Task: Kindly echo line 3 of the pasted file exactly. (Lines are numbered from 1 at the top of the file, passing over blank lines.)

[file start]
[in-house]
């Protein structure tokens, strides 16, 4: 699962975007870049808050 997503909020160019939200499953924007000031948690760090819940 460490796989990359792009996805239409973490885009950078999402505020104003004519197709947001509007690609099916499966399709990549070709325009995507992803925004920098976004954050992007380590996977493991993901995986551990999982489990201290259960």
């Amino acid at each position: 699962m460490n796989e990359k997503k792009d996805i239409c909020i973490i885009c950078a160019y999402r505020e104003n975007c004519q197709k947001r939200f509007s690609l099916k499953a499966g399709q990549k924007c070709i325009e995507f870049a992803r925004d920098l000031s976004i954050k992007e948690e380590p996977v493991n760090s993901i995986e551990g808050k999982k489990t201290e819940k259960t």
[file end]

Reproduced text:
């Amino acid at each position: 699962m460490n796989e990359k997503k792009d996805i239409c909020i973490i885009c950078a160019y999402r505020e104003n975007c004519q197709k947001r939200f509007s690609l099916k499953a499966g399709q990549k924007c070709i325009e995507f870049a992803r925004d920098l000031s976004i954050k992007e948690e380590p996977v493991n760090s993901i995986e551990g808050k999982k489990t201290e819940k259960t």